A project of the magnitude of Our Food Future requires a total love of circularity – in food systems, in our environment, and in reconciliation. To manage a project of this size, and this importance, is to be completely immersed.
Meet Jonathan McNeice, Manager for Our Food Future, who’s immersion into the project shows in everything he does. In just a few months with the program, he’s made a real impact in a worldwide movement towards a circular future right here in Guelph-Wellington.
“When I first heard about Guelph winning the Smart Cities Challenge for a Circular Food Economy, it made total sense to me” says Jonathan, “Guelph’s deep roots in agriculture and activism, and the need for a healthier food system and climate. Fast forward two years and one pandemic later, I’ve had the opportunity to jump on board and contribute at the municipal level.”
The opportunity to work on such an important project feels right for Jonathan. With 15 years’ experience working in food systems, he says “I’m always excited by the opportunity, I think the window is right, and the place is right in Guelph-Wellington,” he says. “I’ve been immersed by a great team, amazing community partners and projects, and a worldwide undertaking towards circularity, healthier food systems, reducing the impacts of climate change, and reconciliation.”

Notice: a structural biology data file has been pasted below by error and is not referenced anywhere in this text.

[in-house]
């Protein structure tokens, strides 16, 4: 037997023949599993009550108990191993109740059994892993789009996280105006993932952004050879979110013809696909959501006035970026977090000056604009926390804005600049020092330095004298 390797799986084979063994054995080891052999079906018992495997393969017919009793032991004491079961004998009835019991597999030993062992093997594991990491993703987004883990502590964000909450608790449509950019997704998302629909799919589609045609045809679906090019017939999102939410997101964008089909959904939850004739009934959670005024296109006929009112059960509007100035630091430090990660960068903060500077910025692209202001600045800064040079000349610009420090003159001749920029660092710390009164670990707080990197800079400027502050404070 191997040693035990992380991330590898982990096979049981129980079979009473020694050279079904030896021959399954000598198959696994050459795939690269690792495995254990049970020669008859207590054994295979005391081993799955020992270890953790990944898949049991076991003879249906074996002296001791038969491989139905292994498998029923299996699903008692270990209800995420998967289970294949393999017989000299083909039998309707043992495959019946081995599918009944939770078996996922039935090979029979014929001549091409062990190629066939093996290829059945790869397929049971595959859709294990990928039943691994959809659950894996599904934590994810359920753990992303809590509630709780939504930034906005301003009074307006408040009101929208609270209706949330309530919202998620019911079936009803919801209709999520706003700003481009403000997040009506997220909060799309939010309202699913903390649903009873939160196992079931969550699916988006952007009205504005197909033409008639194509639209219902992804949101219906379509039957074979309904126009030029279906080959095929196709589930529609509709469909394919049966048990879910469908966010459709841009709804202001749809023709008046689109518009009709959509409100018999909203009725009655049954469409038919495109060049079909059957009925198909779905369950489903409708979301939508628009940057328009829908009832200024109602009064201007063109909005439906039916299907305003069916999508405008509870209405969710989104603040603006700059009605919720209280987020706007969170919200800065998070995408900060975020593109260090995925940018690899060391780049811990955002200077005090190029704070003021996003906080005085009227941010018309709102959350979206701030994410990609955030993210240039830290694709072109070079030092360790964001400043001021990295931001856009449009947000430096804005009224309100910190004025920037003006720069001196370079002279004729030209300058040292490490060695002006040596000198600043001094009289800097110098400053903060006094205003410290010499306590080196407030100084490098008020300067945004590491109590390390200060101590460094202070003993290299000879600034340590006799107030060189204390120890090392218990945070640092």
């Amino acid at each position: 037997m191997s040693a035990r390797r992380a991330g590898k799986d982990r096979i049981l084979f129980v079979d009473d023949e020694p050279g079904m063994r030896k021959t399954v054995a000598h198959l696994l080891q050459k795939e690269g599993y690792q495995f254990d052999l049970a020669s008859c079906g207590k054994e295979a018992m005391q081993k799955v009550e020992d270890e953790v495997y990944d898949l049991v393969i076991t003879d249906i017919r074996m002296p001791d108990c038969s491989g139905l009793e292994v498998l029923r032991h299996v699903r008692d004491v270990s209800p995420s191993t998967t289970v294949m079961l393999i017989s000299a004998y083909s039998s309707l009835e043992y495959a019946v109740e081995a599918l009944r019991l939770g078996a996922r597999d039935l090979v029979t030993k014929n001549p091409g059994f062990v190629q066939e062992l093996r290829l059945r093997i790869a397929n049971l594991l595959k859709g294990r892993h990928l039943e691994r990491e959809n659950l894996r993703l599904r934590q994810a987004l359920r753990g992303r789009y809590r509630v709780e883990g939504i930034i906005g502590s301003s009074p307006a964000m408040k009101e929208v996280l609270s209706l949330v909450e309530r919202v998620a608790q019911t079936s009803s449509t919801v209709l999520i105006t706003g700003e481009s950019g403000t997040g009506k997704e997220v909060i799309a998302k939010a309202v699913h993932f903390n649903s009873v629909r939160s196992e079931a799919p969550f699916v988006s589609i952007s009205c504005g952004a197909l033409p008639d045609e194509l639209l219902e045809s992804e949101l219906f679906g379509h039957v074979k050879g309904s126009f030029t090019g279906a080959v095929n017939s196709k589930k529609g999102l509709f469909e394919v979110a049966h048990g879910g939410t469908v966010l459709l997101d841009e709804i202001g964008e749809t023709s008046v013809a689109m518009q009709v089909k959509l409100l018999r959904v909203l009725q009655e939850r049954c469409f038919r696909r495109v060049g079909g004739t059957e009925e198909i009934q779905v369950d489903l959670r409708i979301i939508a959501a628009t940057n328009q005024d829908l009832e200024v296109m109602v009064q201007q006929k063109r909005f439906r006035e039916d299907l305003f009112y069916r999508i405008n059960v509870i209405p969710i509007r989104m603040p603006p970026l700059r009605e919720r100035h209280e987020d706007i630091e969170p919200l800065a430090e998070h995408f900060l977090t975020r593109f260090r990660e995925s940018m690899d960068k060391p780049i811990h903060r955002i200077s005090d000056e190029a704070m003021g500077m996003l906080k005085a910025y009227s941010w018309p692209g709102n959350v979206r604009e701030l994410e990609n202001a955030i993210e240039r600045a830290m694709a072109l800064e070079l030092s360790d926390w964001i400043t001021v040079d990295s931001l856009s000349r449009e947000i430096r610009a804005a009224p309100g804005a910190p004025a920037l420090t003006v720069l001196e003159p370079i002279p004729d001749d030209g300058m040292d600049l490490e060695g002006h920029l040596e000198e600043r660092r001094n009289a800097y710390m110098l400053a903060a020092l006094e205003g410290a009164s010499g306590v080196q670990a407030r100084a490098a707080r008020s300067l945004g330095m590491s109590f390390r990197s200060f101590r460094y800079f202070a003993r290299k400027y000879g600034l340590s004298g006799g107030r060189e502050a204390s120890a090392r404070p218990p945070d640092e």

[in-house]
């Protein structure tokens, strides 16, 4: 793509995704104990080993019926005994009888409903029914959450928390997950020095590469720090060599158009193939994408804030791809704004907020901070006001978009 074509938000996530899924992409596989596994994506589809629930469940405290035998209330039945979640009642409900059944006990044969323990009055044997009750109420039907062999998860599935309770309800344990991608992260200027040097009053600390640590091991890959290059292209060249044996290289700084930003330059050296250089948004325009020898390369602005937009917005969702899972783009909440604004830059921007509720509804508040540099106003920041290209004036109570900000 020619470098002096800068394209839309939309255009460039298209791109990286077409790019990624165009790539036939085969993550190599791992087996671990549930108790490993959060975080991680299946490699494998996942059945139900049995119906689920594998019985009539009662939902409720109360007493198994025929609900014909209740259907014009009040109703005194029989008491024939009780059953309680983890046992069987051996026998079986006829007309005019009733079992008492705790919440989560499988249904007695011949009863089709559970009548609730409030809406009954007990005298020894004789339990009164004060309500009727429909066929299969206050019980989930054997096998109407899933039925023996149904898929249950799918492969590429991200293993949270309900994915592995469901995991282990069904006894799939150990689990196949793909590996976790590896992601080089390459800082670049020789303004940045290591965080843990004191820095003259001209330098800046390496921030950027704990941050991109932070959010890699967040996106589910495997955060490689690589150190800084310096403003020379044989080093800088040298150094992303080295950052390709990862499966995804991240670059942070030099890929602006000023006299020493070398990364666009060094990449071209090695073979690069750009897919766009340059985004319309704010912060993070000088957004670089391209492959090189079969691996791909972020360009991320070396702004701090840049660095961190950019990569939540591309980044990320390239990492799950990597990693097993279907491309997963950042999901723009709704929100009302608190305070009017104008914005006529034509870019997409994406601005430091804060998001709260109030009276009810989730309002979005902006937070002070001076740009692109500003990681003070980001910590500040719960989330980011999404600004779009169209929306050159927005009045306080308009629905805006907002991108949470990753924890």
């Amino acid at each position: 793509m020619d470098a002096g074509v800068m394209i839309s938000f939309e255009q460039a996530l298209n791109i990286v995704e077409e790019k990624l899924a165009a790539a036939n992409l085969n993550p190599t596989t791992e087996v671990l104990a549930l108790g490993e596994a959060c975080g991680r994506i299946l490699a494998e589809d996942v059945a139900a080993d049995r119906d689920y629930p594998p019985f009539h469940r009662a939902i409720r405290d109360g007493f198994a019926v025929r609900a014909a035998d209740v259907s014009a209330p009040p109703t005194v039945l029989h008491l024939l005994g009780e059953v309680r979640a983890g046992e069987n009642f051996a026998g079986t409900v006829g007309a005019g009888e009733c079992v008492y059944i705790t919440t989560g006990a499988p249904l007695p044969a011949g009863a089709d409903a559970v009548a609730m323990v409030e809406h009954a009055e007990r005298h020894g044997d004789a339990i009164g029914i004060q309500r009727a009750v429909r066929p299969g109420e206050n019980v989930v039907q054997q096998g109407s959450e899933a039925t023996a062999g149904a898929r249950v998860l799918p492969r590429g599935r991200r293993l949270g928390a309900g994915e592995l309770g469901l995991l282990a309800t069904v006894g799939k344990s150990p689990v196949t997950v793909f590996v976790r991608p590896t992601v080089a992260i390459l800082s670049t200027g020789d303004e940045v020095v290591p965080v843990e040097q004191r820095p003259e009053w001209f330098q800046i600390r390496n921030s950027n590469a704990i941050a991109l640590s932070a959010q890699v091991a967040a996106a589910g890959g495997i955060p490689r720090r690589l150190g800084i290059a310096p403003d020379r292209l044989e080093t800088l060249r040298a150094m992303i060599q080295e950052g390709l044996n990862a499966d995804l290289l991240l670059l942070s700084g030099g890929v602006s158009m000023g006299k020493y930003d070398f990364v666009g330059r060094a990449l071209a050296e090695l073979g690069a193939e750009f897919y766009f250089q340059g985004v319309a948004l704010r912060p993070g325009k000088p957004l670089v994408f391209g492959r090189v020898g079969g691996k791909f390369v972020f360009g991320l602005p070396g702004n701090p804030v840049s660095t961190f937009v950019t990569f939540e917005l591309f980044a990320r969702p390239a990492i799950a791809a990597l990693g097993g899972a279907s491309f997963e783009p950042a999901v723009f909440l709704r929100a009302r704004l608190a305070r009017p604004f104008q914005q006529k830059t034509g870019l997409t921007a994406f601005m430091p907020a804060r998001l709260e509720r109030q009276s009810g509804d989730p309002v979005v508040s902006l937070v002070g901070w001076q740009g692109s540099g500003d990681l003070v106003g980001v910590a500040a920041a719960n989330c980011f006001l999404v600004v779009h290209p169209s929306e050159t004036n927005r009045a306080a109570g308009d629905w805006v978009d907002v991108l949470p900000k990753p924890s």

When asked what the Guelph-Wellington community can do to support the project, Jonathan spoke of community and togetherness. “Think big, get involved, and let’s do this together.”
5 Questions with Jonathan
- What television show do you drop everything for?
Well, this is embarrassing but my wife and I enjoy watching 90 Day Fiancé every Sunday.
- What recipe or food dish do you absolutely rock at making?
Anything cooked over fire. Anything Jamie Oliver suggests.
- What drink is your guiltiest pleasure?
A Dirty Chai Tea Latte, the best one I’ve ever had was at the Lake Agnes Tea House in Banff National Park, probably because it is a two-hour hike to get there!
- Favourite animated movie?
I don’t have one yet, but I soon will with a 3-month-old at home.
- What was your first job, and what one thing did it teach you?
My sister had an ice cream counter inside our family’s grocery store. So as soon as I could reach into the freezer (while standing on a milk crate), I was scooping ice cream for customers. I learned the value of hard work, long hours, and what ice cream smells like when it has been caked on your arm all day!